Parents To Blame for Women’s Illiteracy in South Sudan: Minister

As South Sudan is set to join the world in marking the global Women’s Day today, the National Minister of Gender Agnes Kwaje Lasuba has blamed parents for the low rate of girl-child education in South Sudan.

Parents To Blame for Women’s Illiteracy in South Sudan: Minister
The National Gender Minister Agnes Kwaje Lasuba said many of the parents still stick to the norms and traditions of not educating girls, and force their daughters to get married at an early age. [Waakhe Simon Wudu]

By Waakhe Simon Wudu

JUBA, 08 March 2014 [Gurtong] -Lasuba said many of the parents and guardians in the country still stick to the norms and traditions of not educating girls, and force their daughters to get married at an early age.

“Our big problem and challenge in South Sudan are the parents or guardians. Some of them force their girls to be married at earlier age,” said the Minister in a statement to the press yesterday ahead of the commemoration of the women’s day.

“Unless we change the attitude of parents and guardians towards girl’s education, women will not participate fully in the development of the nation,” she added.

Kwaje said this years’ National Women’s Day in South Sudan will be commemorated in Jonglei State under the theme: “Gender educate girls and women.”

Last year the day was marked in Western Bar El Ghazal state’s capital, Wau.

“We go from States to States because we want to share with our sisters in those states. We want to share our challenges, difficulties, achievements be they community, governmental or individual achievements,” she said.

The world’s theme this year is; “gender agenda gaining momentum,” the Minister said it fits into the South Sudan situation.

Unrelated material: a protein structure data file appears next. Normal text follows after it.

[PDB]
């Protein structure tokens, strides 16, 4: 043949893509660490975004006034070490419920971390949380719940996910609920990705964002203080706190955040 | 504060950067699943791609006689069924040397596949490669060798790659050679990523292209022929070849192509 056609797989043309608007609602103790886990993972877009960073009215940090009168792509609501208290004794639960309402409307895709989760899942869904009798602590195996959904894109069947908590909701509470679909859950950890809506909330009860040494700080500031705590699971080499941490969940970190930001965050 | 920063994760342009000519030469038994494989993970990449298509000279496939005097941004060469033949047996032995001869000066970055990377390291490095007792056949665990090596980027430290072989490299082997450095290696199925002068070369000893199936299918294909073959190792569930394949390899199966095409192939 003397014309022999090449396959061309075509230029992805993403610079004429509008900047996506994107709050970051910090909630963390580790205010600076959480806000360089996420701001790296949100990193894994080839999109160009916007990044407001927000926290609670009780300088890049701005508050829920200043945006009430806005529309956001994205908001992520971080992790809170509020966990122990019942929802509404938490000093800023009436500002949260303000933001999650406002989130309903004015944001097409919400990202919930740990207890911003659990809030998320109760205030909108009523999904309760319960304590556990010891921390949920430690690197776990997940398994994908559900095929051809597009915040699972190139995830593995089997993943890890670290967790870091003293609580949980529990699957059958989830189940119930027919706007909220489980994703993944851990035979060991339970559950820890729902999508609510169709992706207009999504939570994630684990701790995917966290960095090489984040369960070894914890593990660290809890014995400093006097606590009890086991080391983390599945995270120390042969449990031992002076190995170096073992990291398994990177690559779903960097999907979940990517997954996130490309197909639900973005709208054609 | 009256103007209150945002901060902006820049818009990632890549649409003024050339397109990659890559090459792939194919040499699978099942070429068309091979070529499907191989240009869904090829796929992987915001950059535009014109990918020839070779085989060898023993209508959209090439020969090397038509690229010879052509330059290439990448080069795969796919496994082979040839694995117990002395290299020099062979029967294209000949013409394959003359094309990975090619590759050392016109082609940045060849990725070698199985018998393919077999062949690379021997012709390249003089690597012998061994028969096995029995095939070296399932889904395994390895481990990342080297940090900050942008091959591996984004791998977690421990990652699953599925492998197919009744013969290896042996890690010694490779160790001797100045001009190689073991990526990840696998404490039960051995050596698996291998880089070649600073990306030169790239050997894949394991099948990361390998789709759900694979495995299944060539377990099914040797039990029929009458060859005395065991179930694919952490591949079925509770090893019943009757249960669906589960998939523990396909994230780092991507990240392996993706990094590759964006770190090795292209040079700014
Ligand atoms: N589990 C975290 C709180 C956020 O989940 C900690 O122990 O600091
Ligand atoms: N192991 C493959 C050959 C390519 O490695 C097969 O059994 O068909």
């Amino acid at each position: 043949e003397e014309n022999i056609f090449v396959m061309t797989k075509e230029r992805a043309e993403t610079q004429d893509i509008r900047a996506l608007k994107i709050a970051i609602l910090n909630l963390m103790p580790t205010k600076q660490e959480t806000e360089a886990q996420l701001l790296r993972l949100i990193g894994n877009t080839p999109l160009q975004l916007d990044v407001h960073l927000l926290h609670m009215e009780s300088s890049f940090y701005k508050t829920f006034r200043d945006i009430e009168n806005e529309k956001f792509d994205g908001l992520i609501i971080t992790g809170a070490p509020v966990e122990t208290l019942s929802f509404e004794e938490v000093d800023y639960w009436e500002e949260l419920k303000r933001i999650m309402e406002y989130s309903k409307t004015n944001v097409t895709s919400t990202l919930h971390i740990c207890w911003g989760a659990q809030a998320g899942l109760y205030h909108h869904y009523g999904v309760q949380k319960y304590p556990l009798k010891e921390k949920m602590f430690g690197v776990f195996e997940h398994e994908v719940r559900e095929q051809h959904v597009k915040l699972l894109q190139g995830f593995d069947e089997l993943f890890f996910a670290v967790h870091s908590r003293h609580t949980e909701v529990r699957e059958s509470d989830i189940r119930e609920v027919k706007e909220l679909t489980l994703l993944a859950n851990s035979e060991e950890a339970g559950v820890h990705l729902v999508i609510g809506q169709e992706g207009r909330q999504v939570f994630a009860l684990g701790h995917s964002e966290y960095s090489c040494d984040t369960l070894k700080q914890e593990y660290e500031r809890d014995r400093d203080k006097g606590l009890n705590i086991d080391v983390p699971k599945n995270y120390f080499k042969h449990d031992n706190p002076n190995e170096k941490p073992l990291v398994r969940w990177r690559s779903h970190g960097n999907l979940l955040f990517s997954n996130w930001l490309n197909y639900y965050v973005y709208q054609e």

She said despite critical challenges marring women’s emancipation in South Sudan, there are reasons to smile as far as the gender agenda gaining momentum in the country is concern.

Her Ministry and partners have now developed numerous legal frameworks that now streamline women’s recognition of their rights in South Sudan.

“Our voices are being hard. We in the Ministry have moved forward. We have developed gender equality policy, justice for children, we have developed gender based violence framework and peace and security framework 2013-2025,” said the Minister.

However, despite the positive development, legally, South Sudan still needs to do more on some of her legal frameworks in a move to boost recognition of women’s rights in the country.

Some of the laws are still controversial. For example, the Transitional Constitution has no clear defined marriageable age though elsewhere article 17(14) of the constitution states that, a child is someone under the age of eighteen.

The un-clarity of the constitution in defining the marriageable age presents a compromise to the implementation of the South Sudan Child Act 2008.

Activists have actually called the government to clearly define the marriageable age during the review of the transitional constitution into the permanent one.
 

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